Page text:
They say everything’s bigger in Texas. That’s best not said in Minnesota or Alaska, however.
After all, Minnesota mosquitoes are so big that they’re dubbed the unofficial Minnesota state bird. And let’s not forget Minnesota’s legendary giant lumberjack, Paul Bunyan, and his huge blue ox “Babe,” plus Minnesota’s 10,000 natural lakes compared to one sort of natural lake in Texas.
Alaska is so big that it could easily absorb two Texases and still have room left over.
And when the topic is big hummingbirds, Alaska wins hands down. Alaskan hummingbirds are larger than any in Texas or elsewhere, no contest — so say the boys at Camp Lincoln, a camp near Nisswa, Minn., with a sister camp across the lake called Camp Lake Hubert.
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I’m attracted to meat fires like flying insects are attracted to objects that glow in the dark. So it was last week when Henry Krause, our early teen grandson, arrived for a three-week adventure at Camp Lincoln. Henry calls Camp Lincoln “my second home.” He’s a third-year camper, or a “pioneer” in camp jargon.
As we walked a trail from Henry’s assigned cabin to the camp health center for his mandatory routine camper check-up, I smelled the heavenly aroma of a meat fire. Upon arriving at the source, I saw three nude birds skewered on a Jerry-rigged, steel-pipe spit resting in wooden post notches.
The birds, mopped with a tomato/vinegar base sauce, roasted above flaming white oak firewood. They looked like young Tom turkeys or large chickens. The aroma shouted “Delicious!”
But my Tom turkey/yard bird perception was altered upon spying a sign that read “Genuine Alaskan Humming Bird.”
It turns out that almost every year since 1943, it has been a tradition to treat campers to some barbecue early in the first week of camp. Camp counselor Felix Shular, a World War II veteran from Kansas, is credited with starting the “Firewatch” tradition.
Shular learned Hawaiian-style imu pit barbecue when he was stationed in Hawaii during the war. Buck Bethel, another 1943 camp staffer, suggested doing a pig roast in conjunction with Firewatch.
The three key elements besides meat are a hole in the ground, hot coals and hot stones. At Camp Lincoln, the stones are heated all night in a pit fire tended by campers from each cabin in 45-minute Firewatch shifts. Stories are told and camp songs are sung in the spirit of camaraderie and bonding.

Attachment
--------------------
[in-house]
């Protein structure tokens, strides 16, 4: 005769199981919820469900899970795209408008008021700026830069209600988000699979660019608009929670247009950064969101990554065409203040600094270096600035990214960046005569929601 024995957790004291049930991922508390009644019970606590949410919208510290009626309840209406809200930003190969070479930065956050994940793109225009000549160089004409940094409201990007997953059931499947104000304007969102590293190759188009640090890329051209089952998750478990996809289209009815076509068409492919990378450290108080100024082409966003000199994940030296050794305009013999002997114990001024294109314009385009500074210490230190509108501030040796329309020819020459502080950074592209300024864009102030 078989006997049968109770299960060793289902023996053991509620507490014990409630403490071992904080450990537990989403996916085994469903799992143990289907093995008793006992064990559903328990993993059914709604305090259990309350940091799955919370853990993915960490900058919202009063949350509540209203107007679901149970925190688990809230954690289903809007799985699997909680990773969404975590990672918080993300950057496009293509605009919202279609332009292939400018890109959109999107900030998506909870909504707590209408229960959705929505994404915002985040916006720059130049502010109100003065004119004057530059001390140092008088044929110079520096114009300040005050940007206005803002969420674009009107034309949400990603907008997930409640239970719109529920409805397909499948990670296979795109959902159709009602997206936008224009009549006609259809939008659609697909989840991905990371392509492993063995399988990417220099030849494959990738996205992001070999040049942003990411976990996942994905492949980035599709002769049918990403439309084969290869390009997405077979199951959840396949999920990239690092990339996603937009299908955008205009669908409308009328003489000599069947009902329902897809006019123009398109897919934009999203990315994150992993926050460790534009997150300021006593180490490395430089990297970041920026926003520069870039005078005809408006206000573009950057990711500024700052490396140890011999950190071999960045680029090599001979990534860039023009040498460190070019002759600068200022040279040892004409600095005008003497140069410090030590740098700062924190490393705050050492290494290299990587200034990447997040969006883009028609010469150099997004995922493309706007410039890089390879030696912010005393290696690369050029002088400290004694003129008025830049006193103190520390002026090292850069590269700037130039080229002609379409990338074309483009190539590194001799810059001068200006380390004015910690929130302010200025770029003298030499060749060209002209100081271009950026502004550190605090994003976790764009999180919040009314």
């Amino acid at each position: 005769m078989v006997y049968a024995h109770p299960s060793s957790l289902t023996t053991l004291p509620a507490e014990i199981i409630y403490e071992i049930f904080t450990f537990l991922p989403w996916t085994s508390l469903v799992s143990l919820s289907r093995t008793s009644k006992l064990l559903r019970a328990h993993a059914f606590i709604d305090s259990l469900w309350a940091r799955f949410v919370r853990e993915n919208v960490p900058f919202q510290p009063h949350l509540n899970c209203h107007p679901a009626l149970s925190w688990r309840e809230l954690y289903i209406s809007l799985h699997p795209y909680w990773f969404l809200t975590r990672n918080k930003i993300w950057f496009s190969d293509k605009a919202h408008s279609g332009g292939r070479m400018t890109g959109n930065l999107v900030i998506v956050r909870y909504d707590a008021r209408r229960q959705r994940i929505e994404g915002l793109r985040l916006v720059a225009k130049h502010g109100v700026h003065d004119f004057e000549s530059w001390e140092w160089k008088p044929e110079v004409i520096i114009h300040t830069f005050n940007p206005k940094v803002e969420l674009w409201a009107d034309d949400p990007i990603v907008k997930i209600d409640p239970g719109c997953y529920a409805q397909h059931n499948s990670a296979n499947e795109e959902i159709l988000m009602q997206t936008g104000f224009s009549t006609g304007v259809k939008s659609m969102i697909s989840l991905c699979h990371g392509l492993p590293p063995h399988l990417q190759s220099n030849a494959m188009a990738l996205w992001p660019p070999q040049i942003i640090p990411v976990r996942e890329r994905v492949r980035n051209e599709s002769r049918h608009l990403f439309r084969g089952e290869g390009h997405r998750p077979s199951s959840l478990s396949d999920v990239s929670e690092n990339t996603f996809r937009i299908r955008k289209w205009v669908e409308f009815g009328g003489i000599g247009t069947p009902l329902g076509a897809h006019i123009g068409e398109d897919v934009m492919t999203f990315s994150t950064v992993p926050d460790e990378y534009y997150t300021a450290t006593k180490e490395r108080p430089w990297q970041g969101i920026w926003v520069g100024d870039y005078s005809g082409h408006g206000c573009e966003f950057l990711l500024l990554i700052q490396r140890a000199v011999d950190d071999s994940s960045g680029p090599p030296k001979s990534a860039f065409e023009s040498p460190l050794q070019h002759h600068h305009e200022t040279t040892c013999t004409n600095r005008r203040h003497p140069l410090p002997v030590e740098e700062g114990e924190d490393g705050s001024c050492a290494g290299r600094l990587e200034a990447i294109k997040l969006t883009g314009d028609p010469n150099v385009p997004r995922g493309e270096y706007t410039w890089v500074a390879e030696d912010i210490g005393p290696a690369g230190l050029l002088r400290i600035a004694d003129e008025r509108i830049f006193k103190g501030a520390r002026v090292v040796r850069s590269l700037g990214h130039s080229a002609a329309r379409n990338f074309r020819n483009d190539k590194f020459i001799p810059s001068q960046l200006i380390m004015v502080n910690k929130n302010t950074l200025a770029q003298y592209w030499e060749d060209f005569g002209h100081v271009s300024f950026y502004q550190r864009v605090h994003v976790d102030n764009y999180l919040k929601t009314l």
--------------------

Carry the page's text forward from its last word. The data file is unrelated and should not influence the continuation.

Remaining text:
Beef brisket is cooked in the imu pit at Camp Lincoln. Pork shoulder is cooked at Camp Lake Hubert.
The morning after Firewatch, a select group of camp counselors bury the meat, cover the imu pit and chant,
The fire has burned throughout the night
To heat the rocks and sand just right
The meat will cook, the corn will stew
Tonight we’ll have a barbecue!
The pig roast was eventually replaced with the Alaskan hummingbird tradition, which is exclusive to Camp Lincoln. Stories about the birds vary by storyteller, one constant being how the birds are caught and harvested.
Since Alaskan hummingbirds love the famously delicious Camp Lincoln grilled cheese sandwiches, freshly grilled sandwiches are nailed to tree trunks in the camp to attract the birds during their spring migration to Alaska. When a bird sticks its bill in a sandwich, it is immediately dispatched and prepared for roasting before it can pull loose from the sandwich.
Last week’s new arrival campers were treated to a tasty sample of fire-roasted Alaskan hummingbird on the first day of camp. The birds were tended by a rotating crew of senior Level 2 Leadership Training campers.
In charge when we stopped by was Nolan Kelly from Houston, Texas. André Brewer, camp director, sat nearby, monitoring Nolan’s progress. André told me the birds are temperature-checked before serving and are finished, if necessary, in a commissary oven until fully cooked.
Although Nolan’s mopping sauce was missing one secret ingredient that isn’t stocked in the commissary spice cabinet, the birds looked fine without it.
The birds weren’t done by the time we had to leave, so we didn’t get a bite. Henry’s older brother and former Camp Lincoln camper Zachary told us that as he recalls, they “taste like somewhere between chicken and turkey.”
Ardie Davis founded a sauce contest on his backyard patio in 1984 that became the American Royal International Barbecue Sauce, Rub & Baste contest. He is a charter member of the Kansas City Barbeque Society and an inductee into the KCBS Hall of Flame. He has been interviewed on food shows and writes for barbecue-related publications. He is author/co-author of 11 published barbecue books and is a 2016 inductee into the Barbecue Hall of Fame.